“My take on it is that it’s much more like I’m a mentor and this is my next protege,” says Keaton. “There’s something demented about her that he relates to and he trained her over the years. You really saw it in 2015 when I leaned on her to run the show.”
The following year saw Chance taking the spotlight in a mind-blowing performance, but lurking in the shadows was the lingering presence of Jack and the burning question of when will we see him return?
Scrying Jack’s Future
“To get real geeky and complex, I look at 30 as sort of a comic book annual,” Aiello explains about this year’s event. “It’s a collection of everything you love about Halloween Horror Nights and celebrating all these original characters and stories.”
For those who aren’t familiar with the comic book analogy, an annual is a special extra issue published in a series. A lot of times annuals are out of continuity of the series or sometimes they’re standalone stories, which is a similar case with Jack this year. It’s more of a celebration of this beloved character, so you’ll see all three of his forms pop up throughout the event.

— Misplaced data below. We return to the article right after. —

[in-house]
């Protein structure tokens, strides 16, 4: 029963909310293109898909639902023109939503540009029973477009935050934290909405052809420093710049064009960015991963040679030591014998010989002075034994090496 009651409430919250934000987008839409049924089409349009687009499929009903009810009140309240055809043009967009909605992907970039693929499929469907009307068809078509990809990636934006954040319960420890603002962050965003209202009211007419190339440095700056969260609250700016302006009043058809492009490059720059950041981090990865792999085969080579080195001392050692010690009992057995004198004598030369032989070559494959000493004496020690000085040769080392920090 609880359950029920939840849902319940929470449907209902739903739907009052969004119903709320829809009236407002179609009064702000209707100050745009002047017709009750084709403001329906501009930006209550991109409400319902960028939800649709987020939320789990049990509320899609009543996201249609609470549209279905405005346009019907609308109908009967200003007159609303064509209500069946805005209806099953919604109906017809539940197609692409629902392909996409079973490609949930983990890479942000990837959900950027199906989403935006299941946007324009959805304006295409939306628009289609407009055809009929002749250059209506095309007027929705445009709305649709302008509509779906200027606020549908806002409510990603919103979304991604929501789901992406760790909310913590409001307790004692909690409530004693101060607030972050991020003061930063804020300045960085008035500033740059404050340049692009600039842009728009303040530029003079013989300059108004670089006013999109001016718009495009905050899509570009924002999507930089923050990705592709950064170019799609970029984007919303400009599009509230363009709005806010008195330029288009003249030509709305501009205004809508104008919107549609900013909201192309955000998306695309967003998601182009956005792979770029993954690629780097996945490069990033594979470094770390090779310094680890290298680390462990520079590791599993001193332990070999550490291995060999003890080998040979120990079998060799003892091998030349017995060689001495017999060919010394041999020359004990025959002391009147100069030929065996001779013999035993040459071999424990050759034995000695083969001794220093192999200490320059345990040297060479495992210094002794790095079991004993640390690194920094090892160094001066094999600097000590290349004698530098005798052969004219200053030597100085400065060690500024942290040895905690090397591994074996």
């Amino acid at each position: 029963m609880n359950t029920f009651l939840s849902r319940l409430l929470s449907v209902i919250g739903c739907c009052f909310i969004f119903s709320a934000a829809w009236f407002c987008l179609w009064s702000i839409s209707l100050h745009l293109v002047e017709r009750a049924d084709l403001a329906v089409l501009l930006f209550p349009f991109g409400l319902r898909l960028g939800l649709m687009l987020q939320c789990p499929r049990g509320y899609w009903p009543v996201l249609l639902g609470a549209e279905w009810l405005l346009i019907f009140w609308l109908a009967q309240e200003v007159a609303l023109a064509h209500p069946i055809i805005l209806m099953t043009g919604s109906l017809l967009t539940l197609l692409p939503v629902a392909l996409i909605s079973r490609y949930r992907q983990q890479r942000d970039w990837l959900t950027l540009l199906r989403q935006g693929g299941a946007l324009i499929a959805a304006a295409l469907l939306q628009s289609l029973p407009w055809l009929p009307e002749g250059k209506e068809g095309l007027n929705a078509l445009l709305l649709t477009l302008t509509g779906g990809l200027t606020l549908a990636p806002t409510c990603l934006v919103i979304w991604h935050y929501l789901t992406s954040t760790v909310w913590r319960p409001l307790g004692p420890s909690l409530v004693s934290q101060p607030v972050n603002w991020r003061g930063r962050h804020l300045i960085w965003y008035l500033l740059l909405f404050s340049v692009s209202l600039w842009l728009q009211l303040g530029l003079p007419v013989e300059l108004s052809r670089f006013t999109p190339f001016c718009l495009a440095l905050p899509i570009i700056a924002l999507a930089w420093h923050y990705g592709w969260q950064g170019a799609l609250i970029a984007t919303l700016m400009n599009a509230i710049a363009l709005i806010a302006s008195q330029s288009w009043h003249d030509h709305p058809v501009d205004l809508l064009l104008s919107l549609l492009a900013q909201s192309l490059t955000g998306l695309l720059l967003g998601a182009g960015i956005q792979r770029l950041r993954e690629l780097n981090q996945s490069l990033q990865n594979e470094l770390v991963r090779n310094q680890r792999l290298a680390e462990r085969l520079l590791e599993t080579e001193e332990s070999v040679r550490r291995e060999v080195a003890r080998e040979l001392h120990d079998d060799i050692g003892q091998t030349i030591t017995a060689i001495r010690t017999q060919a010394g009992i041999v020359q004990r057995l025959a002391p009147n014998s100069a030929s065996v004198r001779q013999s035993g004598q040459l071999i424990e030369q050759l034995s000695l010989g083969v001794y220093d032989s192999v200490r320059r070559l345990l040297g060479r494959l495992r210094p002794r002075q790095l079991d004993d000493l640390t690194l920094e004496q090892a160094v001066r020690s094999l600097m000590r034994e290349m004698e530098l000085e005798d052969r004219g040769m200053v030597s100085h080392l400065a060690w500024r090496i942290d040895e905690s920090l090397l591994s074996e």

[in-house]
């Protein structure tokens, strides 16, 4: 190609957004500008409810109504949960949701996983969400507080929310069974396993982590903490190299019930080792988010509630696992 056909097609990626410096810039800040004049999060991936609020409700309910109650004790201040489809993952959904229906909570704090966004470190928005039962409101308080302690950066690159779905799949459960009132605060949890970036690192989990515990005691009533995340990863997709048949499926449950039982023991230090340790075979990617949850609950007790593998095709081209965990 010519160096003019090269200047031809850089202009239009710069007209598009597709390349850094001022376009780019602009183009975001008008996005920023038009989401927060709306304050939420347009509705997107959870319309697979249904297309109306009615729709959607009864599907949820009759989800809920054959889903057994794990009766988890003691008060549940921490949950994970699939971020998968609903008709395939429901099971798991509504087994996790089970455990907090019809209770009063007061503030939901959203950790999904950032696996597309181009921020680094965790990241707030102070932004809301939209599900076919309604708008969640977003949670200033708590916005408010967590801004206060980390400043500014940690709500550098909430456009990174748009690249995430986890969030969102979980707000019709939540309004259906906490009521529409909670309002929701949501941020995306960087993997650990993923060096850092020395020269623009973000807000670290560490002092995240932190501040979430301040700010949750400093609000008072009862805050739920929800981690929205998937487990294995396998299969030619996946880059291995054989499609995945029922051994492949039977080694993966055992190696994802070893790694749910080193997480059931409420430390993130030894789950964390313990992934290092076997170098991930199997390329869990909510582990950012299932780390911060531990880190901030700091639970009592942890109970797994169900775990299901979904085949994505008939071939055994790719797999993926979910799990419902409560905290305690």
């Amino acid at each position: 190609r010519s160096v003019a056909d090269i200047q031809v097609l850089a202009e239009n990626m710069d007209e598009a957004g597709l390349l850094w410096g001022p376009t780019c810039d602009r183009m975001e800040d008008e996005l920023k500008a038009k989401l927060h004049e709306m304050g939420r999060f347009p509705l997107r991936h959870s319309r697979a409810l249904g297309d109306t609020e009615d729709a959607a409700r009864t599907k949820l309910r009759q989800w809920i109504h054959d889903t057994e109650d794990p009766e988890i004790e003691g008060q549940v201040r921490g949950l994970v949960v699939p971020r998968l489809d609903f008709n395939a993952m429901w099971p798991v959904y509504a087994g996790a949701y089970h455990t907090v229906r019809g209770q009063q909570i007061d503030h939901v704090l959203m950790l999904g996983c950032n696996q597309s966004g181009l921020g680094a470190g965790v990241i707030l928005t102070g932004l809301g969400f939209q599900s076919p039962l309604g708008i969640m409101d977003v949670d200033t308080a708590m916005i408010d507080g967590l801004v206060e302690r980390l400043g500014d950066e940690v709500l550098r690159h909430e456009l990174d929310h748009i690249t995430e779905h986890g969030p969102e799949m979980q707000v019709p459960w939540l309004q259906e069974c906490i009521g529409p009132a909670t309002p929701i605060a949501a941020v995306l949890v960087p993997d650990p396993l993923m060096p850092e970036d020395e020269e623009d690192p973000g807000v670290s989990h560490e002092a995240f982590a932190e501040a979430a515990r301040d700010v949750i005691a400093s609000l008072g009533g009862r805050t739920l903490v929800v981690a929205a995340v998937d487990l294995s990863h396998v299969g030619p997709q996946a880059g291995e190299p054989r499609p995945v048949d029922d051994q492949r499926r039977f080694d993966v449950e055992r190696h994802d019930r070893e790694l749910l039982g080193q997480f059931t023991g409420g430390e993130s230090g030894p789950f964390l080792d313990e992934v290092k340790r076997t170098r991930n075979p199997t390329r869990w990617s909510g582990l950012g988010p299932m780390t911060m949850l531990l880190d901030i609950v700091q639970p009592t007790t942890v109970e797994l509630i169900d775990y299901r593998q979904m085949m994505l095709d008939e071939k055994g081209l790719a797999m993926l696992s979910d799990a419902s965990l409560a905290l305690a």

“It’s not about the next evolution for him [this year],” Keaton says. “It’s kind of a separate story that’s not part of the ongoing series. So enjoy it, and then when you see him next time, maybe we’ll see what’s next for him.”
Maybe he’ll take a long hiatus from his touring carnival or venture over to one of the other Universal parks like he’s done in the past. Keaton and Aiello kicked around some fun story ideas like exploring more about Oddfellow or even his time before he was a clown, diving into his relationship with his brother Eddie, or my personal favorite, baby Jack (probably not even feasible but it’s a pretty funny mental picture!).